“Sydney White” should have stuck with its original title: “Sydney White and the Seven Dorks.” That would have given audiences fair warning about what they would get for the price of admission.
In the title role Amanda Bynes proves to be the best thing this movie has going for it. Last seen as the over-the-top Penny Pingleton in “Hairspray”, she gets a chance to demonstrate a bit more breadth.
Sydney lost her mother at a young age. Raised by her dad, a plumber, she’s not a girl’s girl. Coming of age at building sites under the mentorship of construction workers does not create a debutante.
She arrives at college more accustomed to coveralls than dresses. Pledging her mother’s sorority, Kappa Phi Nu, proves a bad idea. Rabbit food diets and prissiness just doesn’t cut it.
The situation goes from lousy to plain ugly when sorority head Rachel Witchburn (Sara Paxton) spies her boyfriend Tyler Prince (Matt Long) talking to Sydney. Tyler and Rachel have been an item since middle school.
In a move that eventually backfires, the Witch permanently expels Sydney from the sorority.
Ousted from her living space, Sydney finds herself sitting in a rainstorm outside a condemned, but occupied, ramshackle house. The Vortex, named for its tendency to suck in losers, sits in the middle of the well-apportioned dwellings on Greek Row housing fraternities and sororities.
The dorky inhabitants, taking pity on the soaked and homeless damsel in distress, offer her a place to stay. Her new roomies, roughly based on the dwarfs, include nerds whose characteristics are Sleepy, Dopey, Brainy, Sneezy and Horny.
But Sydney is no Snow White, who would have fit the dainty confines from which our girl was so rudely rejected.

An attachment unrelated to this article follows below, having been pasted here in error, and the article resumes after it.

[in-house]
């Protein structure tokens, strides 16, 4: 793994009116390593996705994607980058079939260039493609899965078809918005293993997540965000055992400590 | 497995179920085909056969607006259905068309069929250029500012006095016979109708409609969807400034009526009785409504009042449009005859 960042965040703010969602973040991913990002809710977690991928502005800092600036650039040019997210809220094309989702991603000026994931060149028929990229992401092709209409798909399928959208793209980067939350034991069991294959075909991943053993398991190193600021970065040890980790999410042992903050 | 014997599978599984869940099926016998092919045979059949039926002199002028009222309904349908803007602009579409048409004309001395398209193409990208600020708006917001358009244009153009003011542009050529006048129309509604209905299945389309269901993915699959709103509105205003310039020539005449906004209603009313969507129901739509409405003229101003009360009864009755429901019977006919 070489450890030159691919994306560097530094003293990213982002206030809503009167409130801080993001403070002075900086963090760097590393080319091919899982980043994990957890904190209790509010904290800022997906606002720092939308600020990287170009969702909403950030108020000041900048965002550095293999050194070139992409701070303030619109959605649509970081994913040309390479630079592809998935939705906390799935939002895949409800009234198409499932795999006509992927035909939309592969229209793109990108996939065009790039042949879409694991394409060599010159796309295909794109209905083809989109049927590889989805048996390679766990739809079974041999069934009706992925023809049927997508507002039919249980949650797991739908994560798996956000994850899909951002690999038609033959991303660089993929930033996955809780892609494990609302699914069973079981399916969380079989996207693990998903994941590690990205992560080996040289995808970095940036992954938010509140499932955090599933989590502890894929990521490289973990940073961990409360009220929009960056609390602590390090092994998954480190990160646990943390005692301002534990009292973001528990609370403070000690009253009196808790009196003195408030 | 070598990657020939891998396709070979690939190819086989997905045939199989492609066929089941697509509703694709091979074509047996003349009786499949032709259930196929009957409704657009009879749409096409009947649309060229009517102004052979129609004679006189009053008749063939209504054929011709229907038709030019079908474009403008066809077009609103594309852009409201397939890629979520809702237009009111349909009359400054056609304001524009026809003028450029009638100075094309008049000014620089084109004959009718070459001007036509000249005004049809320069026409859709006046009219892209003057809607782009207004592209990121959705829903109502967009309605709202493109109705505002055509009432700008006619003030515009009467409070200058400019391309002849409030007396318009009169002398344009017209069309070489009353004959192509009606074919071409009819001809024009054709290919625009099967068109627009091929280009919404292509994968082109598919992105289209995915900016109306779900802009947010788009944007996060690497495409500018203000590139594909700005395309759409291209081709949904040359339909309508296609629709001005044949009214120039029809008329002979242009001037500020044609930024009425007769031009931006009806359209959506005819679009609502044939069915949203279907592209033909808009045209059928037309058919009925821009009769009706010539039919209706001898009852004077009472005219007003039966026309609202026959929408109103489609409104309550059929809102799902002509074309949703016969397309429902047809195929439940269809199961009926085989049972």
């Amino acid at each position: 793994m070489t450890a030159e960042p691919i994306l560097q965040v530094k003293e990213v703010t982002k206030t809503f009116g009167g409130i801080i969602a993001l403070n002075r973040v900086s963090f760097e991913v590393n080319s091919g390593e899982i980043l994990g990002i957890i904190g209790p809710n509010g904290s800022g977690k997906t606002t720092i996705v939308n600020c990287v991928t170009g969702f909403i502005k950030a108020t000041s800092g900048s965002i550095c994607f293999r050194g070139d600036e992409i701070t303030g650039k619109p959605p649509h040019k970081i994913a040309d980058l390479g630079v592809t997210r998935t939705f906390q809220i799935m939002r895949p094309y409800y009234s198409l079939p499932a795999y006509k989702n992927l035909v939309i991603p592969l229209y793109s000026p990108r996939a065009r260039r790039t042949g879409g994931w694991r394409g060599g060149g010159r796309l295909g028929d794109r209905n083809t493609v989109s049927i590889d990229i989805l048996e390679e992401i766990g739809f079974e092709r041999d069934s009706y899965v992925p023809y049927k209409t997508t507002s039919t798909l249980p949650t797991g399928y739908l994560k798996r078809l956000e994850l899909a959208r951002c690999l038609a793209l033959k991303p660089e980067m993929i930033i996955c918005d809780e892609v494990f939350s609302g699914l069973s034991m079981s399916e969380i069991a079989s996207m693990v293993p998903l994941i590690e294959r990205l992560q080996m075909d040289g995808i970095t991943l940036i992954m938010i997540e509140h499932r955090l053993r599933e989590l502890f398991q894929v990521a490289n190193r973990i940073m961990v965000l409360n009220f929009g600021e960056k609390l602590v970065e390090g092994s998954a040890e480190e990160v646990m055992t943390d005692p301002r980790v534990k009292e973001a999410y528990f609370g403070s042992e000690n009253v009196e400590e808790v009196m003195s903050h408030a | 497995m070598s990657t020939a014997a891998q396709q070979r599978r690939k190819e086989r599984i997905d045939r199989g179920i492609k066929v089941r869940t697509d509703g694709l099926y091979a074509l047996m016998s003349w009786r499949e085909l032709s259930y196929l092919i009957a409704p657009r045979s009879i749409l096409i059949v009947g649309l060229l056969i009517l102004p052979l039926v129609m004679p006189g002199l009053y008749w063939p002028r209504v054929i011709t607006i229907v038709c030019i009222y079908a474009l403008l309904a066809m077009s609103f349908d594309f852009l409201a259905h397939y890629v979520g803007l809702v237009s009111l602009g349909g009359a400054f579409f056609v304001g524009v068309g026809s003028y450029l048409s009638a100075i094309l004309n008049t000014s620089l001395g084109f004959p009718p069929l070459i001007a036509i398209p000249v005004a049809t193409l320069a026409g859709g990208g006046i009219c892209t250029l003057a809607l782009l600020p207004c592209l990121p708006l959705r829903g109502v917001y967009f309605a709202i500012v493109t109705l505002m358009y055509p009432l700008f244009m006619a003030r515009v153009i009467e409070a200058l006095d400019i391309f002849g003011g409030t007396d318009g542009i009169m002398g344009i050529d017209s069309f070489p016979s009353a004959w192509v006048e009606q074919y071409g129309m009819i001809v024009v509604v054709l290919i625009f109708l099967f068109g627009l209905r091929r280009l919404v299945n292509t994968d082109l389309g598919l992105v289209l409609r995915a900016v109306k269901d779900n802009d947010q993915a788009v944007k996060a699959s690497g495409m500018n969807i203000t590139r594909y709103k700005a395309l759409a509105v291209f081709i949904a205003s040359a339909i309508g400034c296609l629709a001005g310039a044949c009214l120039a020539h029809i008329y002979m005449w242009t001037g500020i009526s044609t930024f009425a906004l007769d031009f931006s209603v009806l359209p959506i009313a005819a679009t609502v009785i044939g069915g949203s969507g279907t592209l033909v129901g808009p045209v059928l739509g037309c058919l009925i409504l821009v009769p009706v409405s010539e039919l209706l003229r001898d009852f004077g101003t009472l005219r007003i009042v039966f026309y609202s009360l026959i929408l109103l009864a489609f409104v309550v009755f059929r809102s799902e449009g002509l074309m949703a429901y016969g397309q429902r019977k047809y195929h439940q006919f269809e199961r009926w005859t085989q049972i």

Rallying the dormant political spirit of her nerdy, lethargic roommates, she enters them in the election for student council of which Rachael is president. Heretofore controlled by the Greeks, it’s the center of student power.
Meanwhile, Sydney’s status on campus is rising and the school’s figurative mirror-mirror-on-the wall, an online popularity rating system, now has our heroine unseating the evil Witchburn.
Rachel’s fury frightens even her sorority sisters, as she concocts a plan to reclaim her position and her man. Although the bitchy blond brews up some powerful evil, there’s no stink a plumber’s daughter can’t handle.
“Sydney White”, another movie pitting geeks and Greeks, in general does not rise above the standard fare of such offerings. A cute idea, it could have easily benefited from a bit more fleshing out.
It mostly serves as a vehicle for Bynes. She’s appealing in that Drew Barrymore way, without the over-the-top vulnerability — like a young Sally Field — just pretty enough and huggable.
She carries the movie on her own.
Without a doubt we’ll be seeing a lot more of her and she’ll be seeing a lot more money.